Ganeshram believes Caribbean food traditions are being kept alive by families in the US, because children in homes of Caribbean heritage are still expected to help out in the kitchen. “There is more of an expectation that the kids in the family will appreciate and eventually learn to cook traditional foods — so this sets a good stage for encouraging kids to cook.

“However,” she adds, “I also see that Caribbean immigrants are using more and more convenience products and trying to find solutions for hectic everyday life — and home cooking falls by the wayside. The good news is that it’s often the kids taking up the baton where mom and dad leave off.”

Getting children to learn to cook is not just a matter of passing on traditions — it’s also important for encouraging a healthy lifestyle for young people. Globally, rates of obesity, diabetes, and hypertension in young people are too high, and experts put this down to sedentary lifestyles as well as poor eating habits.

Both Ganeshram and Rahamut believe we must get children involved in understanding nutrition and cooking as early as possible, as it teaches them key life skills. “Nutrition comes from the home, and eating clean, fresh foods every day will set a strong foundation for later on,” Rahamut says. “Nutrition also needs to be taught in school — this, together with the home, will cement the info”.

Ganeshram believes parents and educators need to be more creative about making cooking a regular and interesting part of children’s lives. “Cooking isn’t only about eating, but about learning math skills (fractions), logic (method and directions), culture, and working together as a team, as well as confidence building,” she says. “Sure, there are a lot of media and access points to cooking skills that are great for kids, but we need to make opportunities to use cooking skills throughout [school] curricula, so that it becomes more a regular part of kids’ daily lives.”

 

Sophia Hunt’s Giandujia Raspberry Cookies

Culture crossing is food blogger Sophia Hunt’s main inspiration when it comes to cooking. Of both Brazilian and fifth-generation Scottish-Welsh-English descent, Sophia is also an avid singer involved in several choirs. “My culinary style is a combination of everything that makes me who I am,” says the sixteen-year-old. “My two cultures bring in a combination of flavours that are not only comforting, like pecan pie, but tropical and fresh, like a shrimp stew made with coconut milk.”

On her blog, Sophia’s Sweets, the Brooklynite shares her passion for baked goods, and she says she hopes to open her own bakery one day, or even star in a cooking show called “The Singing Chef”. Her Giandujia Raspberry Sandwich Cookies were inspired by brigadeiro, a chewy chocolate truffle made in Brazil. The chocolate flavour is intense enough to be a complement to a cup of good strong coffee or even espresso.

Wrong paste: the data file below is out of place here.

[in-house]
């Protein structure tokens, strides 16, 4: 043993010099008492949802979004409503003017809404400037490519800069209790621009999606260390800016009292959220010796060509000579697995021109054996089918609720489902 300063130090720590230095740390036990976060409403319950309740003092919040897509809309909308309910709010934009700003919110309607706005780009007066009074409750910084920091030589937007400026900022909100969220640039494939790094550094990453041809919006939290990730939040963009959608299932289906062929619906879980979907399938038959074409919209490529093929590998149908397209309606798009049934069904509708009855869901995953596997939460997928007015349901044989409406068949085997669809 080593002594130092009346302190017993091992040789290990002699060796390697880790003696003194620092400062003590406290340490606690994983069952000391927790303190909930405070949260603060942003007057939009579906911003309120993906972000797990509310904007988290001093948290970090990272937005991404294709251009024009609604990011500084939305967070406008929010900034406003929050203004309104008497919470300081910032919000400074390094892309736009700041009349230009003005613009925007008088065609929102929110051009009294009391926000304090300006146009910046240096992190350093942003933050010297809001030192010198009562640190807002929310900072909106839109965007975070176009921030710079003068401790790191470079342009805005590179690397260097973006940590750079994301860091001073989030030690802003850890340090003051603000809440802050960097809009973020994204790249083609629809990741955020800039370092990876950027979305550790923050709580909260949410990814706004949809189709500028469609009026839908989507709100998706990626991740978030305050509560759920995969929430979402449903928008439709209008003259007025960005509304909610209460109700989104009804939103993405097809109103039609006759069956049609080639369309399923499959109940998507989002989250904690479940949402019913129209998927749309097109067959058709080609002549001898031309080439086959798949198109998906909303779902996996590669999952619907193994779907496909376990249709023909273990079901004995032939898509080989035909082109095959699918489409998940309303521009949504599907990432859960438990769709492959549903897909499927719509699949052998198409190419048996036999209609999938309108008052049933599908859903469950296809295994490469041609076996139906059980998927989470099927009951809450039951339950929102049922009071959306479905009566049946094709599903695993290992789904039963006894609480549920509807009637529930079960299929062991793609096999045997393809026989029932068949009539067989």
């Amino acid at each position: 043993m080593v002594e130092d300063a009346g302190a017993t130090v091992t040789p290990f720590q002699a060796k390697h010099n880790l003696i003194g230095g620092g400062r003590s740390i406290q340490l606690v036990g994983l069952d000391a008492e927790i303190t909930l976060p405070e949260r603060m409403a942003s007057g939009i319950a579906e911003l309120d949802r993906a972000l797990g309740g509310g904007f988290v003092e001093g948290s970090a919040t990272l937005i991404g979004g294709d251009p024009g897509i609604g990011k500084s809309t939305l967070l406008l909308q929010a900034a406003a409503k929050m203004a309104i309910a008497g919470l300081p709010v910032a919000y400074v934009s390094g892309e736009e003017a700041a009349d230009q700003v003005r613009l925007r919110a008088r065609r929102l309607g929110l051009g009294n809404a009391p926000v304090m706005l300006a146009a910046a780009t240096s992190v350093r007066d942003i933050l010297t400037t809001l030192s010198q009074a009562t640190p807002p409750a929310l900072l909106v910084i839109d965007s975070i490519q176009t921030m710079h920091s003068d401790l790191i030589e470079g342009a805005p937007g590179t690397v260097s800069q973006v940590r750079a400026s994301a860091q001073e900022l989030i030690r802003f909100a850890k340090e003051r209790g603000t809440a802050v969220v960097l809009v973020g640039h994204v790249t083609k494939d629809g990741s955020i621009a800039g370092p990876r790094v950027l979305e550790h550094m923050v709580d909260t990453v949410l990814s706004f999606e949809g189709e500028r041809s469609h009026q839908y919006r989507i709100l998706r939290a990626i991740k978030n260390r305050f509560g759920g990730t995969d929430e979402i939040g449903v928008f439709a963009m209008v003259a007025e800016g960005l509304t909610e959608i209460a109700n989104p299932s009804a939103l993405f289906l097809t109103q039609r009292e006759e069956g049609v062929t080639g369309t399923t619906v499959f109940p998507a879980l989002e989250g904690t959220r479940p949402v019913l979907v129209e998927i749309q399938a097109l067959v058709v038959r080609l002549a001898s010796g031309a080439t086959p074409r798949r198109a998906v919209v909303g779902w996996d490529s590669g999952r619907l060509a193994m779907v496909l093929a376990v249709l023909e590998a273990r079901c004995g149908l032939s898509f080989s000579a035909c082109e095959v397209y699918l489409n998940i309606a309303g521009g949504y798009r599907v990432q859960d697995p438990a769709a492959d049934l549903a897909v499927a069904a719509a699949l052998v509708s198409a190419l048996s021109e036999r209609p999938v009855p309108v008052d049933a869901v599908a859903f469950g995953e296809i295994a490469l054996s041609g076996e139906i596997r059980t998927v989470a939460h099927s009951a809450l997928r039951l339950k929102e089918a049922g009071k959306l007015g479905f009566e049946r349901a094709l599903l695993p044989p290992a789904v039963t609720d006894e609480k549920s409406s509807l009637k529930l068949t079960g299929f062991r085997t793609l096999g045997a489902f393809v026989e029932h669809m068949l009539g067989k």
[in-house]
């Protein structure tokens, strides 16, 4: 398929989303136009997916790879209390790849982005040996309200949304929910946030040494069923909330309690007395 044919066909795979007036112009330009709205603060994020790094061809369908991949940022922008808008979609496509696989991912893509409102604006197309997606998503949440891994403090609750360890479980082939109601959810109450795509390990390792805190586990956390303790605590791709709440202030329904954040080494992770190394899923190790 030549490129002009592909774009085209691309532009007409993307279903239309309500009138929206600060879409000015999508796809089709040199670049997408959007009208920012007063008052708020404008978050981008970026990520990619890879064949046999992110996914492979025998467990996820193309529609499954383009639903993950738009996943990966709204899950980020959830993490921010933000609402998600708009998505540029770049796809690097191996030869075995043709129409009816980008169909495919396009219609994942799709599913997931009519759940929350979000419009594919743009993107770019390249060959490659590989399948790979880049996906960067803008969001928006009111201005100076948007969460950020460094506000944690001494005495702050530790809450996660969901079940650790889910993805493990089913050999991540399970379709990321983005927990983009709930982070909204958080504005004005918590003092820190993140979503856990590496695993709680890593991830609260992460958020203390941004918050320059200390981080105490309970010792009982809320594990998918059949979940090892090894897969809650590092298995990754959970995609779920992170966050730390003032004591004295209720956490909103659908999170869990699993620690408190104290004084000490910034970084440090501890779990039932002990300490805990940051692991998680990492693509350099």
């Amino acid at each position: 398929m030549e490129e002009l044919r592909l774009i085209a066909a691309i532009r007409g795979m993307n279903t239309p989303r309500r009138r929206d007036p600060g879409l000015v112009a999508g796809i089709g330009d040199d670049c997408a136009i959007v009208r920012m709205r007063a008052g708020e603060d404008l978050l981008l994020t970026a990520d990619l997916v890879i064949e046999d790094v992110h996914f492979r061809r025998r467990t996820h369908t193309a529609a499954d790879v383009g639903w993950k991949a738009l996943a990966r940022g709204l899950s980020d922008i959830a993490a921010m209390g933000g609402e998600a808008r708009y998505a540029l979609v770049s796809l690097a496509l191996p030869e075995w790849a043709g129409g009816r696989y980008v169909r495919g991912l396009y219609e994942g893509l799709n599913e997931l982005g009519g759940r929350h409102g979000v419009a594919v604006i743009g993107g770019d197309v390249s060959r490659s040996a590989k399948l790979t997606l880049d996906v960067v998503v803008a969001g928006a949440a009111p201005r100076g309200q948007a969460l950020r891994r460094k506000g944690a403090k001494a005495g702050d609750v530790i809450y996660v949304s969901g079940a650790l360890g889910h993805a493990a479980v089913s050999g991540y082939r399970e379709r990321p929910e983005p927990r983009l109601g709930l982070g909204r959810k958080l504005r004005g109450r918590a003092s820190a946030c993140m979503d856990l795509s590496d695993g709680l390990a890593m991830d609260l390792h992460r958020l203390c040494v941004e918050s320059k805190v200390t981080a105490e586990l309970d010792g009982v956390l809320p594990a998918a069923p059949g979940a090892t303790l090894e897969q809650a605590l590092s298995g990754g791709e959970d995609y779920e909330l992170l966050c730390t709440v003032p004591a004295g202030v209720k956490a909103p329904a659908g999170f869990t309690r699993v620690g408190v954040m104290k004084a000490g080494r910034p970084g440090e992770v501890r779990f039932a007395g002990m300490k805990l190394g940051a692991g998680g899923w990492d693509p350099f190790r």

• 3 egg whites, at room temperature
  • 1½ cups powdered sugar, divided, plus additional sugar for dusting
  • ½ cup unsweetened cocoa powder
  • 2 tablespoons cornstarch
  • ½ teaspoon salt
  • 1 13-ounce jar hazelnut chocolate spread such as Nutella
  • ½ cup chopped bittersweet chocolate or bittersweet chocolate chips
  • 13 cup hot chocolate mix or cocoa powder sweetened with 1 tablespoon of sugar, for rolling cookies
  • 13 cup raspberry jam or jelly

Preheat the oven to 350ºF. Line two baking sheets with parchment paper.

With a stand mixer, or using an electric hand mixer on high speed, beat the egg whites until they hold soft peaks, about two to three minutes. Gradually add ½ cup of the powdered sugar, until the mixture has doubled in volume and has the consistency of marshmallow spread, about three minutes.

In a medium bowl, sift together the remaining one cup powdered sugar, unsweetened cocoa powder, cornstarch, and salt. Add the cocoa mixture to the egg mixture on low speed, until just incorporated. Quickly and lightly fold in the chocolate spread and chopped bittersweet chocolate. Refrigerate dough for thirty minutes.

Using a tablespoon or one-ounce ice cream scoop, scoop the dough into small balls. Roll these balls in the sweetened cocoa powder and arrange them at least one inch apart on the cookie sheets, to allow room for spreading.

Bake the cookies for ten minutes. The edges should be firm to the touch, but the centres will be very soft. Remove the cookies from the oven and allow them to cool completely on the baking sheets.

Spread one to two teaspoons of raspberry jam on bottom side of one cookie and then sandwich another cookie onto it. Repeat until all the sandwiches have been made. Dust completed cookies with powdered sugar before serving.

Makes about one dozen.

 

From FutureChefs: Recipes by Tomorrow’s Cooks across the Nation and the World, by Ramin Ganeshram